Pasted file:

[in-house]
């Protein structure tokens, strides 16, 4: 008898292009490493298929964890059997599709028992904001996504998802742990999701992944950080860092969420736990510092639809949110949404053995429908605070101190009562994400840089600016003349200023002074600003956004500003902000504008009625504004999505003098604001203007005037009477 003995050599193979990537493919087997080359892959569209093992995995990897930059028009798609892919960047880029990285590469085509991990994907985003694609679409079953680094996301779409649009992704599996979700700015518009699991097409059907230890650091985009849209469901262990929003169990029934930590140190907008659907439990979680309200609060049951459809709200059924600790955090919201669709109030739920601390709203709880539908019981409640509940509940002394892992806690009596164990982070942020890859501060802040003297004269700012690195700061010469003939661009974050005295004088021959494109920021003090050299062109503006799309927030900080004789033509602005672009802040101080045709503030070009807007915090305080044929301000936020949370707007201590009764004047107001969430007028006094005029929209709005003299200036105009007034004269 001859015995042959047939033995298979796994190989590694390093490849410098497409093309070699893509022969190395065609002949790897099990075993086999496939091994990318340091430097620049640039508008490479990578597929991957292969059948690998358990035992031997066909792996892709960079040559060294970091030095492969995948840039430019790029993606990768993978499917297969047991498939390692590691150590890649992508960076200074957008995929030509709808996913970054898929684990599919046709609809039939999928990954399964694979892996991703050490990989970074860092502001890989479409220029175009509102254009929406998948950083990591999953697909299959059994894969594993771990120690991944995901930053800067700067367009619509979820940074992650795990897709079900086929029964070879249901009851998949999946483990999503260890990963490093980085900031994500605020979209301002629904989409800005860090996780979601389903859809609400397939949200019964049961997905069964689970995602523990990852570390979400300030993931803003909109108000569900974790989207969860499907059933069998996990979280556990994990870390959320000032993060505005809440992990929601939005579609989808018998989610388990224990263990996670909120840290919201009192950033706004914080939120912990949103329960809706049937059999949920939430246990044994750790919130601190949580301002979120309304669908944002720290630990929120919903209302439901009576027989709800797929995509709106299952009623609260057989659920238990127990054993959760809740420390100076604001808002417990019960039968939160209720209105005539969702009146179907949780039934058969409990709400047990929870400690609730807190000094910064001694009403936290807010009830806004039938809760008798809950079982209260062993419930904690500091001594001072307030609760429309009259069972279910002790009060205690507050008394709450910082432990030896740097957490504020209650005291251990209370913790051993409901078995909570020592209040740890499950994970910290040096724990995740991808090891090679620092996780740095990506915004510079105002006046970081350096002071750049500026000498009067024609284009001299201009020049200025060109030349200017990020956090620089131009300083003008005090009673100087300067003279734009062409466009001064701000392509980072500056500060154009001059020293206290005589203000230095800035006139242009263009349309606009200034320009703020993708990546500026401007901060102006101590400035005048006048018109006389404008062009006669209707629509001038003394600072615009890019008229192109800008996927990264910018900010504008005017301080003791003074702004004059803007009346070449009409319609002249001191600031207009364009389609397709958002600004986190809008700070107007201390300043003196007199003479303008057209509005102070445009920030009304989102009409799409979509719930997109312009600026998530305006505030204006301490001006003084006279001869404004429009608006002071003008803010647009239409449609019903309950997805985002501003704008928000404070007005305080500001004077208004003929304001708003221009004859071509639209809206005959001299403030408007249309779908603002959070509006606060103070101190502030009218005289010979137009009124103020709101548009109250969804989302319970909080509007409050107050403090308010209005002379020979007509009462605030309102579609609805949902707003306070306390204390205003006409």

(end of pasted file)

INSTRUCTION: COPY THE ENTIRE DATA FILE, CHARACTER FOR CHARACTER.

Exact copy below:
[in-house]
């Protein structure tokens, strides 16, 4: 008898292009490493298929964890059997599709028992904001996504998802742990999701992944950080860092969420736990510092639809949110949404053995429908605070101190009562994400840089600016003349200023002074600003956004500003902000504008009625504004999505003098604001203007005037009477 003995050599193979990537493919087997080359892959569209093992995995990897930059028009798609892919960047880029990285590469085509991990994907985003694609679409079953680094996301779409649009992704599996979700700015518009699991097409059907230890650091985009849209469901262990929003169990029934930590140190907008659907439990979680309200609060049951459809709200059924600790955090919201669709109030739920601390709203709880539908019981409640509940509940002394892992806690009596164990982070942020890859501060802040003297004269700012690195700061010469003939661009974050005295004088021959494109920021003090050299062109503006799309927030900080004789033509602005672009802040101080045709503030070009807007915090305080044929301000936020949370707007201590009764004047107001969430007028006094005029929209709005003299200036105009007034004269 001859015995042959047939033995298979796994190989590694390093490849410098497409093309070699893509022969190395065609002949790897099990075993086999496939091994990318340091430097620049640039508008490479990578597929991957292969059948690998358990035992031997066909792996892709960079040559060294970091030095492969995948840039430019790029993606990768993978499917297969047991498939390692590691150590890649992508960076200074957008995929030509709808996913970054898929684990599919046709609809039939999928990954399964694979892996991703050490990989970074860092502001890989479409220029175009509102254009929406998948950083990591999953697909299959059994894969594993771990120690991944995901930053800067700067367009619509979820940074992650795990897709079900086929029964070879249901009851998949999946483990999503260890990963490093980085900031994500605020979209301002629904989409800005860090996780979601389903859809609400397939949200019964049961997905069964689970995602523990990852570390979400300030993931803003909109108000569900974790989207969860499907059933069998996990979280556990994990870390959320000032993060505005809440992990929601939005579609989808018998989610388990224990263990996670909120840290919201009192950033706004914080939120912990949103329960809706049937059999949920939430246990044994750790919130601190949580301002979120309304669908944002720290630990929120919903209302439901009576027989709800797929995509709106299952009623609260057989659920238990127990054993959760809740420390100076604001808002417990019960039968939160209720209105005539969702009146179907949780039934058969409990709400047990929870400690609730807190000094910064001694009403936290807010009830806004039938809760008798809950079982209260062993419930904690500091001594001072307030609760429309009259069972279910002790009060205690507050008394709450910082432990030896740097957490504020209650005291251990209370913790051993409901078995909570020592209040740890499950994970910290040096724990995740991808090891090679620092996780740095990506915004510079105002006046970081350096002071750049500026000498009067024609284009001299201009020049200025060109030349200017990020956090620089131009300083003008005090009673100087300067003279734009062409466009001064701000392509980072500056500060154009001059020293206290005589203000230095800035006139242009263009349309606009200034320009703020993708990546500026401007901060102006101590400035005048006048018109006389404008062009006669209707629509001038003394600072615009890019008229192109800008996927990264910018900010504008005017301080003791003074702004004059803007009346070449009409319609002249001191600031207009364009389609397709958002600004986190809008700070107007201390300043003196007199003479303008057209509005102070445009920030009304989102009409799409979509719930997109312009600026998530305006505030204006301490001006003084006279001869404004429009608006002071003008803010647009239409449609019903309950997805985002501003704008928000404070007005305080500001004077208004003929304001708003221009004859071509639209809206005959001299403030408007249309779908603002959070509006606060103070101190502030009218005289010979137009009124103020709101548009109250969804989302319970909080509007409050107050403090308010209005002379020979007509009462605030309102579609609805949902707003306070306390204390205003006409």